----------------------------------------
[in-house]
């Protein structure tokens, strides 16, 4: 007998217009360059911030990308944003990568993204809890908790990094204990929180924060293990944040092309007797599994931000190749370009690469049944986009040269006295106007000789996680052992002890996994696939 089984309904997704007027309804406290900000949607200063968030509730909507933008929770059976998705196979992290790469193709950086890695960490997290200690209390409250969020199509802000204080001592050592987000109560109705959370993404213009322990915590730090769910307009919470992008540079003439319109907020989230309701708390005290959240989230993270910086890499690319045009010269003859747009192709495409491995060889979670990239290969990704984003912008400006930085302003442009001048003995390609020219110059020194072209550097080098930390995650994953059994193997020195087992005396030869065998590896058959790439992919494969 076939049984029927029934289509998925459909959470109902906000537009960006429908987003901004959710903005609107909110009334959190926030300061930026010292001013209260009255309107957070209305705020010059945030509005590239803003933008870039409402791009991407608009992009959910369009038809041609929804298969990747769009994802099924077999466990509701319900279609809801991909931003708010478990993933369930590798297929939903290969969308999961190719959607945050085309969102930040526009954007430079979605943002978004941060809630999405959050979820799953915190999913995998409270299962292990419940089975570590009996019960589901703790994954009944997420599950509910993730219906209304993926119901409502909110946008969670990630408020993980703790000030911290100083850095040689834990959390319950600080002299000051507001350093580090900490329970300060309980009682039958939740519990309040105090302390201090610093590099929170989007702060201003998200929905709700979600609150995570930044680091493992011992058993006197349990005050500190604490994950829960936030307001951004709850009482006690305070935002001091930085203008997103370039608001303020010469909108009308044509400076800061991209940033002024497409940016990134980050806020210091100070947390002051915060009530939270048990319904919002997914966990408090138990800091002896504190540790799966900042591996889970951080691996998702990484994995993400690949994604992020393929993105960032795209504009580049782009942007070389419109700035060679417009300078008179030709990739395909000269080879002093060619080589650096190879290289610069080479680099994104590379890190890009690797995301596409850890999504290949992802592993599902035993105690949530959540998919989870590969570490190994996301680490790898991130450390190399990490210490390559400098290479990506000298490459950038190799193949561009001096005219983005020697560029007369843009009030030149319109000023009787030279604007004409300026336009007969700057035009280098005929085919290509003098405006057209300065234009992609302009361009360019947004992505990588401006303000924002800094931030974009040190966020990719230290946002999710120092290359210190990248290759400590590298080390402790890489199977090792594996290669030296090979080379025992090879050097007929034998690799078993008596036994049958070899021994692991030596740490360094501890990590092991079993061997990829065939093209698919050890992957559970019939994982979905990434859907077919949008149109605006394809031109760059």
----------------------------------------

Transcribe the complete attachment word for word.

[in-house]
């Protein structure tokens, strides 16, 4: 007998217009360059911030990308944003990568993204809890908790990094204990929180924060293990944040092309007797599994931000190749370009690469049944986009040269006295106007000789996680052992002890996994696939 089984309904997704007027309804406290900000949607200063968030509730909507933008929770059976998705196979992290790469193709950086890695960490997290200690209390409250969020199509802000204080001592050592987000109560109705959370993404213009322990915590730090769910307009919470992008540079003439319109907020989230309701708390005290959240989230993270910086890499690319045009010269003859747009192709495409491995060889979670990239290969990704984003912008400006930085302003442009001048003995390609020219110059020194072209550097080098930390995650994953059994193997020195087992005396030869065998590896058959790439992919494969 076939049984029927029934289509998925459909959470109902906000537009960006429908987003901004959710903005609107909110009334959190926030300061930026010292001013209260009255309107957070209305705020010059945030509005590239803003933008870039409402791009991407608009992009959910369009038809041609929804298969990747769009994802099924077999466990509701319900279609809801991909931003708010478990993933369930590798297929939903290969969308999961190719959607945050085309969102930040526009954007430079979605943002978004941060809630999405959050979820799953915190999913995998409270299962292990419940089975570590009996019960589901703790994954009944997420599950509910993730219906209304993926119901409502909110946008969670990630408020993980703790000030911290100083850095040689834990959390319950600080002299000051507001350093580090900490329970300060309980009682039958939740519990309040105090302390201090610093590099929170989007702060201003998200929905709700979600609150995570930044680091493992011992058993006197349990005050500190604490994950829960936030307001951004709850009482006690305070935002001091930085203008997103370039608001303020010469909108009308044509400076800061991209940033002024497409940016990134980050806020210091100070947390002051915060009530939270048990319904919002997914966990408090138990800091002896504190540790799966900042591996889970951080691996998702990484994995993400690949994604992020393929993105960032795209504009580049782009942007070389419109700035060679417009300078008179030709990739395909000269080879002093060619080589650096190879290289610069080479680099994104590379890190890009690797995301596409850890999504290949992802592993599902035993105690949530959540998919989870590969570490190994996301680490790898991130450390190399990490210490390559400098290479990506000298490459950038190799193949561009001096005219983005020697560029007369843009009030030149319109000023009787030279604007004409300026336009007969700057035009280098005929085919290509003098405006057209300065234009992609302009361009360019947004992505990588401006303000924002800094931030974009040190966020990719230290946002999710120092290359210190990248290759400590590298080390402790890489199977090792594996290669030296090979080379025992090879050097007929034998690799078993008596036994049958070899021994692991030596740490360094501890990590092991079993061997990829065939093209698919050890992957559970019939994982979905990434859907077919949008149109605006394809031109760059």